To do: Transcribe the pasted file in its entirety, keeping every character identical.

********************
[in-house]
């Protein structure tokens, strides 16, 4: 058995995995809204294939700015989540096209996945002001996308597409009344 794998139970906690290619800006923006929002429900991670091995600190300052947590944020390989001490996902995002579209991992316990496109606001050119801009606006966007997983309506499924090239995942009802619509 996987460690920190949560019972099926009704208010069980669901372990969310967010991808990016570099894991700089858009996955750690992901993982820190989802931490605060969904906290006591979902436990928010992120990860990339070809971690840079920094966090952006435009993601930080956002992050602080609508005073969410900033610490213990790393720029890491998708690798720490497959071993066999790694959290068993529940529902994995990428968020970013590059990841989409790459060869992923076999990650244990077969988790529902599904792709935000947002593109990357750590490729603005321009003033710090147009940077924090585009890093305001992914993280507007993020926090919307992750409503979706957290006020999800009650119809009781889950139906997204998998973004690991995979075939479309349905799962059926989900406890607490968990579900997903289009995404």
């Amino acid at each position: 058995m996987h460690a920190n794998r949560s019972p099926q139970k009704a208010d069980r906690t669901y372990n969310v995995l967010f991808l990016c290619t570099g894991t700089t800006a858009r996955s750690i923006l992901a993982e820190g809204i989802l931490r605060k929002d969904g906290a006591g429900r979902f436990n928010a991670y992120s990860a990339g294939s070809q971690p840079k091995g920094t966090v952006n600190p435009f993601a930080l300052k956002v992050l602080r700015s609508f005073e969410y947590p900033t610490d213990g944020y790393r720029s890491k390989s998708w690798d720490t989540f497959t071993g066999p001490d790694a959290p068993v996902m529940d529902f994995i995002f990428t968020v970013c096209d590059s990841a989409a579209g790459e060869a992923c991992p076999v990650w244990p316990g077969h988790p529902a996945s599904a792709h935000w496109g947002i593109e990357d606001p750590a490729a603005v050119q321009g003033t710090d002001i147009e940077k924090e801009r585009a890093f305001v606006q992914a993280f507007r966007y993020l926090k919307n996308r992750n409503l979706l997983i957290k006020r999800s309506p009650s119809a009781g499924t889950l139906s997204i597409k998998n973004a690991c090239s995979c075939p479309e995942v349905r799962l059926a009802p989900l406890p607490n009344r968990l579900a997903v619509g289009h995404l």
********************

[in-house]
């Protein structure tokens, strides 16, 4: 058995995995809204294939700015989540096209996945002001996308597409009344 794998139970906690290619800006923006929002429900991670091995600190300052947590944020390989001490996902995002579209991992316990496109606001050119801009606006966007997983309506499924090239995942009802619509 996987460690920190949560019972099926009704208010069980669901372990969310967010991808990016570099894991700089858009996955750690992901993982820190989802931490605060969904906290006591979902436990928010992120990860990339070809971690840079920094966090952006435009993601930080956002992050602080609508005073969410900033610490213990790393720029890491998708690798720490497959071993066999790694959290068993529940529902994995990428968020970013590059990841989409790459060869992923076999990650244990077969988790529902599904792709935000947002593109990357750590490729603005321009003033710090147009940077924090585009890093305001992914993280507007993020926090919307992750409503979706957290006020999800009650119809009781889950139906997204998998973004690991995979075939479309349905799962059926989900406890607490968990579900997903289009995404």
């Amino acid at each position: 058995m996987h460690a920190n794998r949560s019972p099926q139970k009704a208010d069980r906690t669901y372990n969310v995995l967010f991808l990016c290619t570099g894991t700089t800006a858009r996955s750690i923006l992901a993982e820190g809204i989802l931490r605060k929002d969904g906290a006591g429900r979902f436990n928010a991670y992120s990860a990339g294939s070809q971690p840079k091995g920094t966090v952006n600190p435009f993601a930080l300052k956002v992050l602080r700015s609508f005073e969410y947590p900033t610490d213990g944020y790393r720029s890491k390989s998708w690798d720490t989540f497959t071993g066999p001490d790694a959290p068993v996902m529940d529902f994995i995002f990428t968020v970013c096209d590059s990841a989409a579209g790459e060869a992923c991992p076999v990650w244990p316990g077969h988790p529902a996945s599904a792709h935000w496109g947002i593109e990357d606001p750590a490729a603005v050119q321009g003033t710090d002001i147009e940077k924090e801009r585009a890093f305001v606006q992914a993280f507007r966007y993020l926090k919307n996308r992750n409503l979706l997983i957290k006020r999800s309506p009650s119809a009781g499924t889950l139906s997204i597409k998998n973004a690991c090239s995979c075939p479309e995942v349905r799962l059926a009802p989900l406890p607490n009344r968990l579900a997903v619509g289009h995404l």